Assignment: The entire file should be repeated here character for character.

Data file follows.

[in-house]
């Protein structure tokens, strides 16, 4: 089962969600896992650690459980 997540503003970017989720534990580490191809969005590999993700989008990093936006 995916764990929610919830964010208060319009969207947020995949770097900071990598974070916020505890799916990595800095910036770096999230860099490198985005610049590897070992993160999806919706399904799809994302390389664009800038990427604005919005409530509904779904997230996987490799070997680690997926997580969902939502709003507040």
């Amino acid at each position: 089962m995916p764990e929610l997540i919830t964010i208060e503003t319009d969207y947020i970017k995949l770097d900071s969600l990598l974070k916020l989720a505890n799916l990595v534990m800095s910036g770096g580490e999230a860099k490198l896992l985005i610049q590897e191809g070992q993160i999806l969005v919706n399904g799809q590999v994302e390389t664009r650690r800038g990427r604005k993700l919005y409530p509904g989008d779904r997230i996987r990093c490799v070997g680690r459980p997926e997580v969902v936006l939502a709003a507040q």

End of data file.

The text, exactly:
[in-house]
């Protein structure tokens, strides 16, 4: 089962969600896992650690459980 997540503003970017989720534990580490191809969005590999993700989008990093936006 995916764990929610919830964010208060319009969207947020995949770097900071990598974070916020505890799916990595800095910036770096999230860099490198985005610049590897070992993160999806919706399904799809994302390389664009800038990427604005919005409530509904779904997230996987490799070997680690997926997580969902939502709003507040």
């Amino acid at each position: 089962m995916p764990e929610l997540i919830t964010i208060e503003t319009d969207y947020i970017k995949l770097d900071s969600l990598l974070k916020l989720a505890n799916l990595v534990m800095s910036g770096g580490e999230a860099k490198l896992l985005i610049q590897e191809g070992q993160i999806l969005v919706n399904g799809q590999v994302e390389t664009r650690r800038g990427r604005k993700l919005y409530p509904g989008d779904r997230i996987r990093c490799v070997g680690r459980p997926e997580v969902v936006l939502a709003a507040q």